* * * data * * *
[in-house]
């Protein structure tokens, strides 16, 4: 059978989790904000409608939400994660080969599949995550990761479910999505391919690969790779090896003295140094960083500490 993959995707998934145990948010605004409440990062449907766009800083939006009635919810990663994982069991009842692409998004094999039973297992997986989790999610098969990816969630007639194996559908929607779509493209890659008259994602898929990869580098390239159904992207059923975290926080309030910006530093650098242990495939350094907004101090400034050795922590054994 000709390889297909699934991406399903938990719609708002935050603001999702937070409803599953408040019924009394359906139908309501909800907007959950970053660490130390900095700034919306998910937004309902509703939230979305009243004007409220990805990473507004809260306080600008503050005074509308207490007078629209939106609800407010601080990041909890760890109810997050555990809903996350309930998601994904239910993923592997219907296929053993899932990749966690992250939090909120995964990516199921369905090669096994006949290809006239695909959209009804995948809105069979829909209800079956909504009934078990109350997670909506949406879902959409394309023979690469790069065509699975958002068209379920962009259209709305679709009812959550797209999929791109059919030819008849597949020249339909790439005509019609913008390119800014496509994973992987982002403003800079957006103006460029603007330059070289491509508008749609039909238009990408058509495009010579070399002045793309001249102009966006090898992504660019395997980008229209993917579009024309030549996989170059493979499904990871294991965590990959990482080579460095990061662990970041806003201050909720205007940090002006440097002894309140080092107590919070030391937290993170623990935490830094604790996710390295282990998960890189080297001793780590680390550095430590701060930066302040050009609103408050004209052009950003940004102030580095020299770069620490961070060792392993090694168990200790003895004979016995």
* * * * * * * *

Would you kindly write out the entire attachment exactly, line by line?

[in-house]
């Protein structure tokens, strides 16, 4: 059978989790904000409608939400994660080969599949995550990761479910999505391919690969790779090896003295140094960083500490 993959995707998934145990948010605004409440990062449907766009800083939006009635919810990663994982069991009842692409998004094999039973297992997986989790999610098969990816969630007639194996559908929607779509493209890659008259994602898929990869580098390239159904992207059923975290926080309030910006530093650098242990495939350094907004101090400034050795922590054994 000709390889297909699934991406399903938990719609708002935050603001999702937070409803599953408040019924009394359906139908309501909800907007959950970053660490130390900095700034919306998910937004309902509703939230979305009243004007409220990805990473507004809260306080600008503050005074509308207490007078629209939106609800407010601080990041909890760890109810997050555990809903996350309930998601994904239910993923592997219907296929053993899932990749966690992250939090909120995964990516199921369905090669096994006949290809006239695909959209009804995948809105069979829909209800079956909504009934078990109350997670909506949406879902959409394309023979690469790069065509699975958002068209379920962009259209709305679709009812959550797209999929791109059919030819008849597949020249339909790439005509019609913008390119800014496509994973992987982002403003800079957006103006460029603007330059070289491509508008749609039909238009990408058509495009010579070399002045793309001249102009966006090898992504660019395997980008229209993917579009024309030549996989170059493979499904990871294991965590990959990482080579460095990061662990970041806003201050909720205007940090002006440097002894309140080092107590919070030391937290993170623990935490830094604790996710390295282990998960890189080297001793780590680390550095430590701060930066302040050009609103408050004209052009950003940004102030580095020299770069620490961070060792392993090694168990200790003895004979016995």